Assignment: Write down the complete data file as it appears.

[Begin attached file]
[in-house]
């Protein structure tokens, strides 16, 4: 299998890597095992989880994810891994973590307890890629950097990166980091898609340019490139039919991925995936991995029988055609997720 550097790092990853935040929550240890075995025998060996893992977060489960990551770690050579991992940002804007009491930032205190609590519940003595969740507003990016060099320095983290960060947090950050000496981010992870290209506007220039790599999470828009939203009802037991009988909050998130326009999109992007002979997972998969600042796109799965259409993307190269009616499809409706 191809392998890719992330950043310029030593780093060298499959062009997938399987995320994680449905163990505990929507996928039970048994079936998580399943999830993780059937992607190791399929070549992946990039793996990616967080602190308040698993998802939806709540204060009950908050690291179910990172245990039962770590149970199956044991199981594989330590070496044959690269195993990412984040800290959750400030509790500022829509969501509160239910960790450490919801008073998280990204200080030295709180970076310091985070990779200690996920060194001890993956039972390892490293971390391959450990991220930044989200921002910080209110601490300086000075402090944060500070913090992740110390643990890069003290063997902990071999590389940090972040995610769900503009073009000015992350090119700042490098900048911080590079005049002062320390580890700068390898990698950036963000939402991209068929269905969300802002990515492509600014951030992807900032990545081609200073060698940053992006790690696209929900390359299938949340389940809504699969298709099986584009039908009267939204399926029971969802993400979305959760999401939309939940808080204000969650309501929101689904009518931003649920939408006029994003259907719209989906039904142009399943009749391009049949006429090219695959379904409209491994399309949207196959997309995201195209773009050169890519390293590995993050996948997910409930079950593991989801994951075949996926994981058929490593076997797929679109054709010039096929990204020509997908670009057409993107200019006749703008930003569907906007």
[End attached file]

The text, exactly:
[in-house]
């Protein structure tokens, strides 16, 4: 299998890597095992989880994810891994973590307890890629950097990166980091898609340019490139039919991925995936991995029988055609997720 550097790092990853935040929550240890075995025998060996893992977060489960990551770690050579991992940002804007009491930032205190609590519940003595969740507003990016060099320095983290960060947090950050000496981010992870290209506007220039790599999470828009939203009802037991009988909050998130326009999109992007002979997972998969600042796109799965259409993307190269009616499809409706 191809392998890719992330950043310029030593780093060298499959062009997938399987995320994680449905163990505990929507996928039970048994079936998580399943999830993780059937992607190791399929070549992946990039793996990616967080602190308040698993998802939806709540204060009950908050690291179910990172245990039962770590149970199956044991199981594989330590070496044959690269195993990412984040800290959750400030509790500022829509969501509160239910960790450490919801008073998280990204200080030295709180970076310091985070990779200690996920060194001890993956039972390892490293971390391959450990991220930044989200921002910080209110601490300086000075402090944060500070913090992740110390643990890069003290063997902990071999590389940090972040995610769900503009073009000015992350090119700042490098900048911080590079005049002062320390580890700068390898990698950036963000939402991209068929269905969300802002990515492509600014951030992807900032990545081609200073060698940053992006790690696209929900390359299938949340389940809504699969298709099986584009039908009267939204399926029971969802993400979305959760999401939309939940808080204000969650309501929101689904009518931003649920939408006029994003259907719209989906039904142009399943009749391009049949006429090219695959379904409209491994399309949207196959997309995201195209773009050169890519390293590995993050996948997910409930079950593991989801994951075949996926994981058929490593076997797929679109054709010039096929990204020509997908670009057409993107200019006749703008930003569907906007």